On the 45th Anniversary of All ’N All, here’s the music video for the single “Serpentine Fire.”
Written by Maurice, Verdine White, Sonny Burke
Album produced by Maurice for Kalimba Productions
Our music was eclectic, not the boring, sterile, unimaginative monotone of disco. We had the best rhythm section in the world. The tracks minus their vocals or horns are intricate unto themselves.
Looking back, it’s hard to believe that “Serpentine Fire” and “Fantasy” got radio airplay at all at a time where songs like “YMCA” by the Village People, “I Feel Love” by Donna Summer, and “Dancing Queen” by ABBA dominated the airwaves. “Serpentine Fire” in particular is profoundly odd, an idiosyncratic mixture of African music, tango, and gospel blues with an abstract lyric about kundalini energy. Its gospel calls of “Oh yeah, oh yeah, oh yeah” kinda make me feel southern and churchy. The underlying tone of the lyric comes off as a war of the flesh. It is our most ambitious single, because it is so musically abstract – the complete opposite of the disco that dominated the radio in 1977. It was almost as if, in our success, we were getting away with something. Our melodic blend of jazz, world, R&B, pop, and adult contemporary was leading a new sound. Some would later call the sound West Coast album-oriented rock, or modern soul.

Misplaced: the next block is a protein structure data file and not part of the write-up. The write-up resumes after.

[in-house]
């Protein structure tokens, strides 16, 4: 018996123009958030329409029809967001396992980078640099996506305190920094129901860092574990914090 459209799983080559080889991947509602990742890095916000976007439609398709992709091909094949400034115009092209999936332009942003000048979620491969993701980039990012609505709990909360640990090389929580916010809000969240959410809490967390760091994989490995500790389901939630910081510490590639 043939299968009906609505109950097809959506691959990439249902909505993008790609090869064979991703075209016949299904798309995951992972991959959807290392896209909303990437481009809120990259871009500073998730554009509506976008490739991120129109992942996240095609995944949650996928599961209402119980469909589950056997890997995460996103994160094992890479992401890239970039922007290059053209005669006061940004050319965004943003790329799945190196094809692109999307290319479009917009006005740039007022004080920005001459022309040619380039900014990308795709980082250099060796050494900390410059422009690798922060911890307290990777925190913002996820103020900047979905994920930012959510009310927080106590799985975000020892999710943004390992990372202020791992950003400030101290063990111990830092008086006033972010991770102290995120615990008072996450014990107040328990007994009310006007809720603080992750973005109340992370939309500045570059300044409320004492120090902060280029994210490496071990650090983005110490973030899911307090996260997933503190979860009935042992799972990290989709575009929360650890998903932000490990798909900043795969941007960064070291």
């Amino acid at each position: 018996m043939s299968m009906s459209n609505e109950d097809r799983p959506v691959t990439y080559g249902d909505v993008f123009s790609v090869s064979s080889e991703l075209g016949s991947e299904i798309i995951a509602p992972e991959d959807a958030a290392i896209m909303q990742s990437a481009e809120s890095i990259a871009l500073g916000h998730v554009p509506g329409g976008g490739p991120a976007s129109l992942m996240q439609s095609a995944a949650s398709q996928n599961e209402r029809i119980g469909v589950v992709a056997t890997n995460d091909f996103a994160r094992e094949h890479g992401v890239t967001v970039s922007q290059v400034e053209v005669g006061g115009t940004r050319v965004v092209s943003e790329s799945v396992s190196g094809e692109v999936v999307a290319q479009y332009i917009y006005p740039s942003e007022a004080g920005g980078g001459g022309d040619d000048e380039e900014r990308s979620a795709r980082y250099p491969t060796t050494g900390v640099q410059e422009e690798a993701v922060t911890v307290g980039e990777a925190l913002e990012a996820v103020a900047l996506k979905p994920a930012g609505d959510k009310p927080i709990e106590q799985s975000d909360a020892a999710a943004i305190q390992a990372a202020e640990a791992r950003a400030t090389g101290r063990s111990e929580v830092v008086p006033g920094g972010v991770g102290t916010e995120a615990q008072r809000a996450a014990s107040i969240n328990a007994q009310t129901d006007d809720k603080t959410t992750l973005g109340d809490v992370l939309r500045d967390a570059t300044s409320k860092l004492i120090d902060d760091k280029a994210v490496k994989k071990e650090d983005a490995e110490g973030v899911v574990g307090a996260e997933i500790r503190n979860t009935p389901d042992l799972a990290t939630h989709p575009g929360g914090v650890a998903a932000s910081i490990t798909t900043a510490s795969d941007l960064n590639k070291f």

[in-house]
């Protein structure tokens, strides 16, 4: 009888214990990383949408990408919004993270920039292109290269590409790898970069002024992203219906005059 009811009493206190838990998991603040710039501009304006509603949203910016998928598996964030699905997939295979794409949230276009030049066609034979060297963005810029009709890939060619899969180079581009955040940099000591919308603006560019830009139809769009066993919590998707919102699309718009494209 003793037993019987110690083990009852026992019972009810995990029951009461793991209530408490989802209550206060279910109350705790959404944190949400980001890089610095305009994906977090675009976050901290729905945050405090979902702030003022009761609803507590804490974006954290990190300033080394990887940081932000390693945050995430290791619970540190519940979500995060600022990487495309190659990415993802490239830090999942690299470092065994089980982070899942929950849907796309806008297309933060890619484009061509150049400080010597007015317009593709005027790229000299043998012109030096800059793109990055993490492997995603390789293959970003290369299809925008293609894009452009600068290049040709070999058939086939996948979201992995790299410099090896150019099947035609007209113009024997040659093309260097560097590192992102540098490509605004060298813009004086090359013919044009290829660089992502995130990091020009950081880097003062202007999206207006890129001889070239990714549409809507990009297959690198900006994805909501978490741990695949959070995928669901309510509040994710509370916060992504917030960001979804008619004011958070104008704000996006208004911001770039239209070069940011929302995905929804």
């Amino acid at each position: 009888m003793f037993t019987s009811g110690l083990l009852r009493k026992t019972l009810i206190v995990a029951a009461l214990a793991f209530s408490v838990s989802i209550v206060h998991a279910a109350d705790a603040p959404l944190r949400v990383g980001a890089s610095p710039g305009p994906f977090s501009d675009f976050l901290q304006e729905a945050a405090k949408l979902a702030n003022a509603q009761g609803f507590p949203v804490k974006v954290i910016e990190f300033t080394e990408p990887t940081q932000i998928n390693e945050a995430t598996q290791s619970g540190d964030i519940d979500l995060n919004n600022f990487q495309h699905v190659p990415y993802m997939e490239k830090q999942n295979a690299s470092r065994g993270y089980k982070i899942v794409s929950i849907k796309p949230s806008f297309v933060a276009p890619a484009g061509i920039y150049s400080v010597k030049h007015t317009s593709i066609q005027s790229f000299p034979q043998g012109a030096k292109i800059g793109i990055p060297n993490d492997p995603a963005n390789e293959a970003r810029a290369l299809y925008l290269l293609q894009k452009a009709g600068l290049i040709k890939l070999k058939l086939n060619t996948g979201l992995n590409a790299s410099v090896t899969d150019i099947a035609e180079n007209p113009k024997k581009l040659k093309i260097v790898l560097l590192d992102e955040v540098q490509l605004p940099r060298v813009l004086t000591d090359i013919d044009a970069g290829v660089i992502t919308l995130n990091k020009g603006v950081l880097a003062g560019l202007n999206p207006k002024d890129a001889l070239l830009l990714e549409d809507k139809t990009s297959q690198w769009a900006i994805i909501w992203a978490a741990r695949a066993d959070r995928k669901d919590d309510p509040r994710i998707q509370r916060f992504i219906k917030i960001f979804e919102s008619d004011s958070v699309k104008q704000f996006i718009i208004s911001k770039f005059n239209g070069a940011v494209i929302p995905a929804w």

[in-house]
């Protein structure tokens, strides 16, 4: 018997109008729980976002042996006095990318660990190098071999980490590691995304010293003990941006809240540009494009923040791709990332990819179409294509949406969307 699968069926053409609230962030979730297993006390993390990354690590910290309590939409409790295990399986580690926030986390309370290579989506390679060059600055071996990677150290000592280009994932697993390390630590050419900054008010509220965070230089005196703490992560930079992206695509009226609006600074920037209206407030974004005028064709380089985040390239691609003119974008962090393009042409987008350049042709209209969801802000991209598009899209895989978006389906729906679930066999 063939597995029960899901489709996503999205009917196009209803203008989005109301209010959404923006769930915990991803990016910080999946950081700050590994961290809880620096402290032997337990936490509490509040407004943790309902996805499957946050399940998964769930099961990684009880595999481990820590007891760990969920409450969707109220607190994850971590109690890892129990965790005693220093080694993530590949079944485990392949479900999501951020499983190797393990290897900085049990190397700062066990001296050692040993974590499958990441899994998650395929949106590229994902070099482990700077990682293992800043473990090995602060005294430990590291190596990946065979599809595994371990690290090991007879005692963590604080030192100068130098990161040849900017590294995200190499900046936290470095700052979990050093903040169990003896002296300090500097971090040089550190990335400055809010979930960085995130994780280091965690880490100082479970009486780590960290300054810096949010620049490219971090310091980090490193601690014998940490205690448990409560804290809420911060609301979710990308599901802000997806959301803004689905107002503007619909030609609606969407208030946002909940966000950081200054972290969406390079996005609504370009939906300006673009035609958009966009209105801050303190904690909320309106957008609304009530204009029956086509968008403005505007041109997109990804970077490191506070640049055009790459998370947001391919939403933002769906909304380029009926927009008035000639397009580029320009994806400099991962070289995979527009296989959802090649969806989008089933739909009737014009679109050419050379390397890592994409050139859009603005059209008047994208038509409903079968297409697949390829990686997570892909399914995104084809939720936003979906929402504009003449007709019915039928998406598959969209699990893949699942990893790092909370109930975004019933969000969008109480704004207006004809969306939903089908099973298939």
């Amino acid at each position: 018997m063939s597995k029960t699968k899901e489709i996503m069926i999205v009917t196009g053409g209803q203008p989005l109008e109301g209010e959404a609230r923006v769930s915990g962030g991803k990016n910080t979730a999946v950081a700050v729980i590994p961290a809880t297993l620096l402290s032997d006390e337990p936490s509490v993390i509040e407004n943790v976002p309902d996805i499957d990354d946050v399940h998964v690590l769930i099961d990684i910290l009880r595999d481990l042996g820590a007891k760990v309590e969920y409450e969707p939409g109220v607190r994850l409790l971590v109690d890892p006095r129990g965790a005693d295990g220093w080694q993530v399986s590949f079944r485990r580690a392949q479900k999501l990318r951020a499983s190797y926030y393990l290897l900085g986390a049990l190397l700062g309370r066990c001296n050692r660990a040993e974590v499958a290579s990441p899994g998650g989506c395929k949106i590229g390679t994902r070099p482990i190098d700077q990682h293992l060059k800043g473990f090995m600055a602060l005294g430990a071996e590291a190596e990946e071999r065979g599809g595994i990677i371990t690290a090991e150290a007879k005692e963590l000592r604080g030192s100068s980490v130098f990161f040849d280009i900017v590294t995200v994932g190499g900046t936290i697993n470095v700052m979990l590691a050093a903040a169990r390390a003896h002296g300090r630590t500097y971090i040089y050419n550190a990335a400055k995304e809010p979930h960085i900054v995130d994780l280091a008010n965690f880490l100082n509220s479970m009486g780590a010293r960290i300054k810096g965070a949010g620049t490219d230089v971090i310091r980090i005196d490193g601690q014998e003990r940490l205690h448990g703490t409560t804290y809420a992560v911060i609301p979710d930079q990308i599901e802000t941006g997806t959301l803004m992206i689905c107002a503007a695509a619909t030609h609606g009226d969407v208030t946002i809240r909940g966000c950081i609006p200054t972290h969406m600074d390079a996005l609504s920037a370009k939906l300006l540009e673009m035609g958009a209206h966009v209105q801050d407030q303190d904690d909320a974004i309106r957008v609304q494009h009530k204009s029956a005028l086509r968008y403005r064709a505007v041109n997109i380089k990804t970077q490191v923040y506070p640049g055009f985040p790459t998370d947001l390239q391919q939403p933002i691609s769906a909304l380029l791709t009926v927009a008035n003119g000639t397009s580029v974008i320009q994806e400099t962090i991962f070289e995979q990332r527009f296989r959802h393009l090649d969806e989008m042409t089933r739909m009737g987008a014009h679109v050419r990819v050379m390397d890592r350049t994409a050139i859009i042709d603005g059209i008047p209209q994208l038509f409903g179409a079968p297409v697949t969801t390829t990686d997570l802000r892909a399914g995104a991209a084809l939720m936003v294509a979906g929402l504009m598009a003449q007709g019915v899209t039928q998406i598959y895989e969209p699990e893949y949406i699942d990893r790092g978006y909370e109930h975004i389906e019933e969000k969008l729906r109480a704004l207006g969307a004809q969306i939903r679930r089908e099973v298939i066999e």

The All ’N All album and tour was a milestone, the bestselling R&B album of 1978. It was a great musical record, and the beginning of another phase for us.
– Maurice White. My Life With Earth, Wind & Fire, by Maurice White with Herb Powell, 2016.
In 1979, All ’N All won a Grammy for Best R&B Vocal Performance By A Duo, Group Or Chorus.